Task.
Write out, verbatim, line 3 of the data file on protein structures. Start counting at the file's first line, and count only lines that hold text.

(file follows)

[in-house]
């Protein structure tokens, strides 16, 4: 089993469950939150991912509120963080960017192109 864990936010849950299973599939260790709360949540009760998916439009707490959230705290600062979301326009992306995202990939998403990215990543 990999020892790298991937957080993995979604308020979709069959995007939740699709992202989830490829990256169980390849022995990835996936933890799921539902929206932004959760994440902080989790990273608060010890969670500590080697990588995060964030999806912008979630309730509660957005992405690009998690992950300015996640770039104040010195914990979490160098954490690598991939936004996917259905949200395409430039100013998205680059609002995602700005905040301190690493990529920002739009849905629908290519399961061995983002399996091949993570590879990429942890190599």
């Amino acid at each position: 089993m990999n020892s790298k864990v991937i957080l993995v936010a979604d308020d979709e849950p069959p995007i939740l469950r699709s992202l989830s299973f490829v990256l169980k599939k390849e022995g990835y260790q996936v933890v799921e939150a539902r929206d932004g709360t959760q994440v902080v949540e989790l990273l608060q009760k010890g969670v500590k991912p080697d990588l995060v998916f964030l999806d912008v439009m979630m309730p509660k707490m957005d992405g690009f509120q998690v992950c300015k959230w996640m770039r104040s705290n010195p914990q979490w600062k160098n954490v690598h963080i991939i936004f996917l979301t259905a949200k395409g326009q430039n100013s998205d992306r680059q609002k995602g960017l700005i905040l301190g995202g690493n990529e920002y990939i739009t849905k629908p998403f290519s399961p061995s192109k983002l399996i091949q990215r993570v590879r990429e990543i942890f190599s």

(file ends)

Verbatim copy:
């Amino acid at each position: 089993m990999n020892s790298k864990v991937i957080l993995v936010a979604d308020d979709e849950p069959p995007i939740l469950r699709s992202l989830s299973f490829v990256l169980k599939k390849e022995g990835y260790q996936v933890v799921e939150a539902r929206d932004g709360t959760q994440v902080v949540e989790l990273l608060q009760k010890g969670v500590k991912p080697d990588l995060v998916f964030l999806d912008v439009m979630m309730p509660k707490m957005d992405g690009f509120q998690v992950c300015k959230w996640m770039r104040s705290n010195p914990q979490w600062k160098n954490v690598h963080i991939i936004f996917l979301t259905a949200k395409g326009q430039n100013s998205d992306r680059q609002k995602g960017l700005i905040l301190g995202g690493n990529e920002y990939i739009t849905k629908p998403f290519s399961p061995s192109k983002l399996i091949q990215r993570v590879r990429e990543i942890f190599s």